WHAT IS IT?
The Renault Kwid gets an update for 2018. Yes, it’s difficult to tell this 2018 version apart from older versions; but if you look closer, you’d notice the new chrome grille at the front and new graphics on the sides. It’s a smart-looking car and continues to stand out in the crowd of budget hatchbacks for its squared-out pseudo-SUV look.
WHAT’S IT LIKE ON THE INSIDE?
The basic design and layout remains unchanged from earlier Kwids but the cabin does get its own share of updates. Chrome on the inside door handles and gear knob of manual Kwids are some of the small details that help spruce up the look of things inside. Quality, however, remains fair for this class of car – but no more. As before, the Kwid boasts of a digital speedometer and a 7.0-inch touchscreen infotainment system, both of which are elements that uplift the cabin's ambience tremendously.
Impressively, the touchscreen is also the display for the Kwid’s new rear view camera – a first-in-segment feature. It’s a helpful feature but when the camera gets dirty on a wet day, you’d wish the package included sensors, as well. Other revisions inside include the incorporation of retractable rear seat belts and even a 12V charging socket. Kwid Climbers also get a class-first rear centre armrest. There’s reasonable space for four adults in the Kwid and the 300-litre boot is also usefully large.
WHAT’S IT LIKE TO DRIVE?
There have been no changes to the Kwid's engines, which means the small car still gets the same 0.8-litre and 1.0-litre engines that put out 54hp and 68hp, respectively. However, Renault has tweaked the 1.0-litre version’s AMT (Automated Manual Transmission). The system now gets a creep function that Renault calls ‘Traffic Assist’. It is basically a function that allows the car to roll ahead slightly in slow-moving traffic. This is a welcome addition but we did find the car moving forward slower than we would have liked. We’d often have to supplement Traffic Assist with a gentle dab on the throttle in crawling traffic. Still, it’s a step-up from the ‘on/off’-like low-speed inputs of the older Kwid AMTs. The AMT works best when driving with part-throttle inputs and shifts predictably enough.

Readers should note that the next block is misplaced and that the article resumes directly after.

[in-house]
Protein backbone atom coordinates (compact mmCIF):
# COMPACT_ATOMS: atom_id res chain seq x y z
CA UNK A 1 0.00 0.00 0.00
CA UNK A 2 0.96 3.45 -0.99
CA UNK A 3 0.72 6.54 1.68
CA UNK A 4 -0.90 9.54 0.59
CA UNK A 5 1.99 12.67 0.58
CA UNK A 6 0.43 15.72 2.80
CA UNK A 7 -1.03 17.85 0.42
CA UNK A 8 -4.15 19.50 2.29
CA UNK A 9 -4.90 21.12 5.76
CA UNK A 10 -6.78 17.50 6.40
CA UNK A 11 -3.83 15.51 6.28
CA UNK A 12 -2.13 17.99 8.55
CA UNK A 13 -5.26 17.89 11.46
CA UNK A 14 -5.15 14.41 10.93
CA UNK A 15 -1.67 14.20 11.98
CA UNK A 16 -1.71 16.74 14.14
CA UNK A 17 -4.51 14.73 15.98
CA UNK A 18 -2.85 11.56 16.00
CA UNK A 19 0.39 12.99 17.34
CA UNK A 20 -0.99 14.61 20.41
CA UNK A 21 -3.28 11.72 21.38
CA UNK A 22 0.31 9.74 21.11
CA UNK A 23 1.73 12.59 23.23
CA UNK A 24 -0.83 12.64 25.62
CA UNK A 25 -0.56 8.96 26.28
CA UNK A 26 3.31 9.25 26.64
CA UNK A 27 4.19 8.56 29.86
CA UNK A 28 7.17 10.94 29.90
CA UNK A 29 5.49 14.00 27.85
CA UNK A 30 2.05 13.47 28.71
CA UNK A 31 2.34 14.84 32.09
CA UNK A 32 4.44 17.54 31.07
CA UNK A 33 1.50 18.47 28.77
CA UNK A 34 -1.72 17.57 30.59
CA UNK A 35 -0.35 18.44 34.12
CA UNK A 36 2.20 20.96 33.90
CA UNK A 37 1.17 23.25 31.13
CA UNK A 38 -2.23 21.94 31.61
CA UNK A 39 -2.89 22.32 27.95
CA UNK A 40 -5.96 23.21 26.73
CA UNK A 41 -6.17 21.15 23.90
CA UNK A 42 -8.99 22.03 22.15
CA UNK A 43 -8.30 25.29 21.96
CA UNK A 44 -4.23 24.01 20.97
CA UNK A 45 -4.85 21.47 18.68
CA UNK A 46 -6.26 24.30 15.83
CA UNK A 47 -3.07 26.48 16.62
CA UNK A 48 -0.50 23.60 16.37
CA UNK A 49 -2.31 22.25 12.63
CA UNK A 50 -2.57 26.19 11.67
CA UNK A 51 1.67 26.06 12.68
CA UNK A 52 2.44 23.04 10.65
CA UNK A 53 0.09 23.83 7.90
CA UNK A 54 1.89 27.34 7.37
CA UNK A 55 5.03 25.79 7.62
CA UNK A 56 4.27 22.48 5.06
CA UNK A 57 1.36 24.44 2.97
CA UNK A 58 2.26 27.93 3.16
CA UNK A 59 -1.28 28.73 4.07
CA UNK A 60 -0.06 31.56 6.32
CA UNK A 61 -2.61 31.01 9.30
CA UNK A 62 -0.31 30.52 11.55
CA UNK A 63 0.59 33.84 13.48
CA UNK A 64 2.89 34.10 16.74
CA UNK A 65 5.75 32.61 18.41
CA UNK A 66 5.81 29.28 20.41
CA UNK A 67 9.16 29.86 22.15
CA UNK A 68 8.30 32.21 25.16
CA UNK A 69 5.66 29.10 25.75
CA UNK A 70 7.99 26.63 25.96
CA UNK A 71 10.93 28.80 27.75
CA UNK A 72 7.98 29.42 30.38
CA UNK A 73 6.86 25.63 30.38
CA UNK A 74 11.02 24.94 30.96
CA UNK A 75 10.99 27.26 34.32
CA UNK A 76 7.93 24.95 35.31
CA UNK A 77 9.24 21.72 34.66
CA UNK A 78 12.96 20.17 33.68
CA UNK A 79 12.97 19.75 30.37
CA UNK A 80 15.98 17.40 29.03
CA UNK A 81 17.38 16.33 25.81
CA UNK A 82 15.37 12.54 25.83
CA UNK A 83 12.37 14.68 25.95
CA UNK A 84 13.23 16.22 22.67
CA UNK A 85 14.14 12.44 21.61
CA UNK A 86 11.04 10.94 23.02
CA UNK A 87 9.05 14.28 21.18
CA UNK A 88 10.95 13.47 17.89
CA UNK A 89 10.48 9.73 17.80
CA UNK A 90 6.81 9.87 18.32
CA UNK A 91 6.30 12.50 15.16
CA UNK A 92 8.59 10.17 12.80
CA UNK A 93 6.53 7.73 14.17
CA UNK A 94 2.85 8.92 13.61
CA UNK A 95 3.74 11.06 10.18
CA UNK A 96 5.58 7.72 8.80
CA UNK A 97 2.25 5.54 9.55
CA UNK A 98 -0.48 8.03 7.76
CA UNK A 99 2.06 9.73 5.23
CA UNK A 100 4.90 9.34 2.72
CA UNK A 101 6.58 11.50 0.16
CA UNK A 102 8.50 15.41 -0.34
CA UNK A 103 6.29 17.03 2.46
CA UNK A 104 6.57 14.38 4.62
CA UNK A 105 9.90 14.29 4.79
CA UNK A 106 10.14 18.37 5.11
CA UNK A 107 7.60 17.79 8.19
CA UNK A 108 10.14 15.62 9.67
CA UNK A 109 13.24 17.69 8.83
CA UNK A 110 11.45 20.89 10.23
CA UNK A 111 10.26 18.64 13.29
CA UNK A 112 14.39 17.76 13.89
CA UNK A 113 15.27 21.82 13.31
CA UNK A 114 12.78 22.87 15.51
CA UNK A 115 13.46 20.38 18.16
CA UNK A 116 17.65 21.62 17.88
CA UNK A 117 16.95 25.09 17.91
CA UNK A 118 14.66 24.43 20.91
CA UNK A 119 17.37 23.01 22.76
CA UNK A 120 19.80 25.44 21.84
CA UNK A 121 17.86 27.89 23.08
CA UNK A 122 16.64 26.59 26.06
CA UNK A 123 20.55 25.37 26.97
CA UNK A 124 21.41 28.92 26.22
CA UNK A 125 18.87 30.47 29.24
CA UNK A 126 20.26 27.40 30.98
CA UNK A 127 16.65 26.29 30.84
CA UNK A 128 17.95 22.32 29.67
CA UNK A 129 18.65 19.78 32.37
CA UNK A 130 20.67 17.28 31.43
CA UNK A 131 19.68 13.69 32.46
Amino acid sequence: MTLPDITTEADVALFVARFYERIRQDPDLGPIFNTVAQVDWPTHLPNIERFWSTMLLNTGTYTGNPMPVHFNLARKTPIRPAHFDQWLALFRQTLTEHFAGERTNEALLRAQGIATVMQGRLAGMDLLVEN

What the AMT doesn’t respond well to is sudden changes to throttle input. Do so and you’ll experience the jerks and that head nod (resulting from the pause in shifts) that AMTs are notorious for. The absence of a manual mode for the AMT gearbox continues to be a downer on the Kwid.
Hill-starts can also be annoying. The Traffic Assist just doesn’t kick in and you have to hold the car on the handbrake to save it from rolling back. Reversing into a parking spot is much better than earlier, though. The slight creep helps, here.
Elsewhere, the Kwid’s strengths remain intact. It rides very well for a small car, the ground clearance comes in handy and it’s a light and easy-to-maneuver city car.
SHOULD I BUY ONE?
The small updates have done their bit to improve the Kwid. The feature-additions make the little Renault more appealing and the inclusion of a creep function on the AMT has also made the car that much nicer to drive in town; although a manual mode for the gearbox would have been great, as well.
Still, considering the equipment on offer, the refreshed Kwid AMT's price-tag between Rs 4.34-4.59 lakh (ex-showroom, Delhi) is pretty good value for money, and worth a look.